Wind-proofing a Picture Window (Guide to Defending a House from Disaster)

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Pushing with 55 pounds of pressure on every square foot of a surface it strikes, a 100-mile-an-hour wind drives debris be fore it like missiles. Window glass is no match for that kind of force. If you live in a place where powerful winds are a threat, you must be ready to cover all windows quickly at the first warning.

Shutters serve to protect small windows, but picture windows usually are too large to shutter—and simply nailing boards across them may damage the frame or siding. For first-floor picture windows, which are the most common sort, the type of plywood cover illustrated below offers complete protection. The cover fits between the sill and the drip cap outside the casing so that it can't scratch the glass. Angled 2- by-4s, anchored to the ground by stakes, hold the cover firmly.

Because the cover is designed as a knockdown, you can build it at any time and store it, ready for quick assembly, until you need to use it.

Building a Window Cover

1. Measuring the window. Measure the exterior height of the window from the bottom of the drip cap to the top of the sill. Measure the width from the outer edge of one side casing to the outer edge of the other. For the length of the supports, measure from the bottom of the drip cap to the ground and multiply this figure by 1½. 2. Assembling the cover. To make the cover, cut ½-inch plywood to the dimensions determined in

Step 1, if necessary piecing two panels together with wood battens. To frame it, make a rectangle of 2-by-4s the size of the plywood and butt-nail it with 3½-inch nails. Secure the plywood to the frame with 1¼-inch nails at 6-to 8-inch intervals.

3. Attaching supports. Cut two 2-by-4s to the length determined in Step 1. Then stand the cover on its side and place one support in the upper corner of the frame at a 45° angle. Hold the support level with a scrap of 2-by-4. Bore two 3/8-inch holes through both support and frame. Label the holes with a letter or number so you can identify and match them later. Turn the cover onto the opposite side and repeat the process. 4 Fitting the cover. Stand the cover, frame side out, in front of the window, using sawhorses or trash cans to help hold it. Set the supports in place and , using the holes bored in Step 3, se cure them with nuts and 1 bolts, 4 inches long. Position the cover against the window. Set the cover on the sill and measure from the bottom corner of the frame to the far edge of one support to find the length for bottom braces. Take the cover down, unbolt the supports and cut two 1-by-3-inch bottom braces.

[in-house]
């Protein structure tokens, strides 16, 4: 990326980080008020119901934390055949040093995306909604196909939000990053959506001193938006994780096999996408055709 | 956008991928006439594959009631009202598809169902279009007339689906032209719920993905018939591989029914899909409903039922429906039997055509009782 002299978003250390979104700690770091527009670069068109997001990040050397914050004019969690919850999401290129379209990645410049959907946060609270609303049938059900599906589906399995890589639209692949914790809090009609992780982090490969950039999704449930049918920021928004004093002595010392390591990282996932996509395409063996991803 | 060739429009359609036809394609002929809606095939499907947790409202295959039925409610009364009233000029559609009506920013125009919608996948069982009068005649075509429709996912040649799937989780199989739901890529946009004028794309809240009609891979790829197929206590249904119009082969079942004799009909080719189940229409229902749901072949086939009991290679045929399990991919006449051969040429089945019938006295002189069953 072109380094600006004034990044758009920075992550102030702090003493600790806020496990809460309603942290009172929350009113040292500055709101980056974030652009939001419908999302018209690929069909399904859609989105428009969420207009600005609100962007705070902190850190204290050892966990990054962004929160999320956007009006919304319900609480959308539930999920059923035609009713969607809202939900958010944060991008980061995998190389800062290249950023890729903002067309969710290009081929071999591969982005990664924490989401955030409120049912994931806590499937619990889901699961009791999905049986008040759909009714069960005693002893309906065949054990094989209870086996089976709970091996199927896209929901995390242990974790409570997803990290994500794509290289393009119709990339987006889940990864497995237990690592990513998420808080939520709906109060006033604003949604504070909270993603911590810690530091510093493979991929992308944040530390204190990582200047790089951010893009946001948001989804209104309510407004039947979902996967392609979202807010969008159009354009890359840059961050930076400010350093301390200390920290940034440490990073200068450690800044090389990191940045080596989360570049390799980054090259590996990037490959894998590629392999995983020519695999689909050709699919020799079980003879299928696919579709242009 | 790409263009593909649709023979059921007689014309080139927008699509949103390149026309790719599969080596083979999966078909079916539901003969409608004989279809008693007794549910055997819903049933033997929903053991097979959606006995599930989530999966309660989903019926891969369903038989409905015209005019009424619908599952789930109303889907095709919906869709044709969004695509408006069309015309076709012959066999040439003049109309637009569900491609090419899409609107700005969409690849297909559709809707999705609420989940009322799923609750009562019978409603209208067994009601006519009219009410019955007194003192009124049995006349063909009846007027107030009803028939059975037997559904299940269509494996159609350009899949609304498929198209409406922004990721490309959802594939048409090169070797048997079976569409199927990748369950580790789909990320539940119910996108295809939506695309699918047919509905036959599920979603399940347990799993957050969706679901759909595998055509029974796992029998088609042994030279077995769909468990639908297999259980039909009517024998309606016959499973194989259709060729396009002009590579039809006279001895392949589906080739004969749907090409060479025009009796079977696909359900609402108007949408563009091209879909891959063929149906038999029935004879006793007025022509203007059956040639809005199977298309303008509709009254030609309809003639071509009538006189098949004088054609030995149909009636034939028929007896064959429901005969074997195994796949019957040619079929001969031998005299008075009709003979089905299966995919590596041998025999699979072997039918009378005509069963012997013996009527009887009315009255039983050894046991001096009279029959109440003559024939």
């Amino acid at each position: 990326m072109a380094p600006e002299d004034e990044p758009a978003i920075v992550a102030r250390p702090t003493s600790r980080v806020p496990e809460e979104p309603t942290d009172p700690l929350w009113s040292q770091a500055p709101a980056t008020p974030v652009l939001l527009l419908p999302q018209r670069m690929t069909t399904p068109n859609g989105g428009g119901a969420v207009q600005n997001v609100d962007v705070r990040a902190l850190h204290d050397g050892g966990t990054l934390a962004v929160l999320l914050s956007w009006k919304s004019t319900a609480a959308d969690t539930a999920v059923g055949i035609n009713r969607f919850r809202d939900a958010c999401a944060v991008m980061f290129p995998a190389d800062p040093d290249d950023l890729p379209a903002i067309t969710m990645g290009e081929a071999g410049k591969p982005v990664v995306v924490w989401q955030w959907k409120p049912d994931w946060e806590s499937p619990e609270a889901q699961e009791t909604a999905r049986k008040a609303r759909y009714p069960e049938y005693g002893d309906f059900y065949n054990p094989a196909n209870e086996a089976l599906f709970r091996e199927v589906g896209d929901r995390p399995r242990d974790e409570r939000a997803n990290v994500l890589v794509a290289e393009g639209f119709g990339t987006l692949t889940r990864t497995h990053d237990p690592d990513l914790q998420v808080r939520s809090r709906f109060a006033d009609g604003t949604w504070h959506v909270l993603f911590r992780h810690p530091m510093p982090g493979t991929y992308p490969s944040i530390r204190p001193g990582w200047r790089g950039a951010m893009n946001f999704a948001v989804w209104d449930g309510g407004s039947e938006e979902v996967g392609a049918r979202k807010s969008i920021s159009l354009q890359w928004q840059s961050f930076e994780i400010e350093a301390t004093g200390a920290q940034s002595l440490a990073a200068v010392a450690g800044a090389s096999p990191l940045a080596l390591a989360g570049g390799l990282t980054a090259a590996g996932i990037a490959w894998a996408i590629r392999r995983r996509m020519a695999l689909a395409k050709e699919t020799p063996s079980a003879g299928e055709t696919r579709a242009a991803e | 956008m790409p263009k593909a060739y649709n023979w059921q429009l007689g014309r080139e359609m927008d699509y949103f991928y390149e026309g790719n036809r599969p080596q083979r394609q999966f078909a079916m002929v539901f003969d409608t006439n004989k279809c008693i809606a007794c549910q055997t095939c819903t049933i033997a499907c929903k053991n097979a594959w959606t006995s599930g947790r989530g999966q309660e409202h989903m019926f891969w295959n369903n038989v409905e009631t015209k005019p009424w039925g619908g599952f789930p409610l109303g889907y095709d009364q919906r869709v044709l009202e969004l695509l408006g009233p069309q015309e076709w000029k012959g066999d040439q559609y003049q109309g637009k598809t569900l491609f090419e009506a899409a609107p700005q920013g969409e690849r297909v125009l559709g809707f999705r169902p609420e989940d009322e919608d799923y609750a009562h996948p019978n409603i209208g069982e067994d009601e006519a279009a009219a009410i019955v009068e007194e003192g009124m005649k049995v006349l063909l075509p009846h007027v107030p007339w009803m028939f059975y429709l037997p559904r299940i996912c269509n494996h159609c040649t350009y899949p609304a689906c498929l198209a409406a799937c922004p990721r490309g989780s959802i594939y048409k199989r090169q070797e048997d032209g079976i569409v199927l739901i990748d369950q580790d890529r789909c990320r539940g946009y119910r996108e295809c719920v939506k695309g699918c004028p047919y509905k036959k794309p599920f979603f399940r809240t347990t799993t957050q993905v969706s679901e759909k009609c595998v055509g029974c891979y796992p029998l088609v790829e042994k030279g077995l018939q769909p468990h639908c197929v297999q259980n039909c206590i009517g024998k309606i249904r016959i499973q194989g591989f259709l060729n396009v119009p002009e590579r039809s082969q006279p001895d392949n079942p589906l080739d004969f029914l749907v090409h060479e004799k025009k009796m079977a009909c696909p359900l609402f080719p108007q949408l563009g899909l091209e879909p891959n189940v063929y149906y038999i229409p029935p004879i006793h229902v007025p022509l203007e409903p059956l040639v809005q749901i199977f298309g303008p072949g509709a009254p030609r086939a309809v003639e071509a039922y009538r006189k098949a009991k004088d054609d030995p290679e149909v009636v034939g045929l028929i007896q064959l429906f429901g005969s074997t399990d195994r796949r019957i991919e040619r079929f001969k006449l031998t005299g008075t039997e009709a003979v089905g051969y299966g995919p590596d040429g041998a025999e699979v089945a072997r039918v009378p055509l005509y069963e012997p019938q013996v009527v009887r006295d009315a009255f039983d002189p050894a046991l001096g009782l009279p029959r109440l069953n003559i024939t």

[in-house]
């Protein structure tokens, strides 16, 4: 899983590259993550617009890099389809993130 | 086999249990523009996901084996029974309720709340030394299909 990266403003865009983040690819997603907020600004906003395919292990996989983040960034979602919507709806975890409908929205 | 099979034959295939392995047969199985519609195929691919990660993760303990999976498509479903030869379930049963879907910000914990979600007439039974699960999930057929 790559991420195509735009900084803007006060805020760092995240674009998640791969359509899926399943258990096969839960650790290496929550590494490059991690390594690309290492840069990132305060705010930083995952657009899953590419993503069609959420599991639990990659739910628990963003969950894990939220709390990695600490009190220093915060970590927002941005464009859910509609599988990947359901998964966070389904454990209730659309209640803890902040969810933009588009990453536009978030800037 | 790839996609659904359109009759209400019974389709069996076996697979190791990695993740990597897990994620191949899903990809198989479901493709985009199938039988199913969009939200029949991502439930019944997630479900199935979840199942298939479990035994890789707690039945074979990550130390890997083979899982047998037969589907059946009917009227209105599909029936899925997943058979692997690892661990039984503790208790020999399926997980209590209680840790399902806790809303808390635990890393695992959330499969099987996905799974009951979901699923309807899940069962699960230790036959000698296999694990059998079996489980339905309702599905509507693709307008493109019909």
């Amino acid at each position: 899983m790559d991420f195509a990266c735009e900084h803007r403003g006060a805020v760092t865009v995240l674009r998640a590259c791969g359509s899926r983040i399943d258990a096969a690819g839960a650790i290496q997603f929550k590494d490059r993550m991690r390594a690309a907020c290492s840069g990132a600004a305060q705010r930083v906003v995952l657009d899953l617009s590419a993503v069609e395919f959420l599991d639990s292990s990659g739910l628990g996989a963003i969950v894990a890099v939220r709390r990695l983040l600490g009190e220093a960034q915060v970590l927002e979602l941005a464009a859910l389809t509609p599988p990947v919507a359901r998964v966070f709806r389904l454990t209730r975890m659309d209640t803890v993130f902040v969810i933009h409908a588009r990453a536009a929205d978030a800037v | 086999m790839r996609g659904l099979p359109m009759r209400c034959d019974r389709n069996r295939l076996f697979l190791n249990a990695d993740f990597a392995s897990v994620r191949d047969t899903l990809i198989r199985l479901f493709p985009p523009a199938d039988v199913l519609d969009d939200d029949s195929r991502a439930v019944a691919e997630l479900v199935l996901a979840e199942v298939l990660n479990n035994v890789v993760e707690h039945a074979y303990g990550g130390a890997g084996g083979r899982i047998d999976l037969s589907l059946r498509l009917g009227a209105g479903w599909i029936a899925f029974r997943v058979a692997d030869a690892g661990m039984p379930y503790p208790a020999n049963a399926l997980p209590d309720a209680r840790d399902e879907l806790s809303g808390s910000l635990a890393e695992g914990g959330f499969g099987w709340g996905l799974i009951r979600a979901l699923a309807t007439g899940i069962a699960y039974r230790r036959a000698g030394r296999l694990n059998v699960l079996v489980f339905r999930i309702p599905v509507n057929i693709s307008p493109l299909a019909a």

Final Steps Before the Storm

1. Bracing the cover. Follow the procedure in Step 4 (top right) to bolt the supports to the frame and fit the cover over the window. Using double- headed nails 2 inches long (they are easy to remove later), fasten a brace between each lower corner of the frame and the adjacent support. 2. Anchoring the supports. Drive a pointed stake 18 inches long deeply into the ground beside the base of each support. Use double-headed nails 3½ inches long to nail the stake to the support.

Next: Tying Down a Mobile Home

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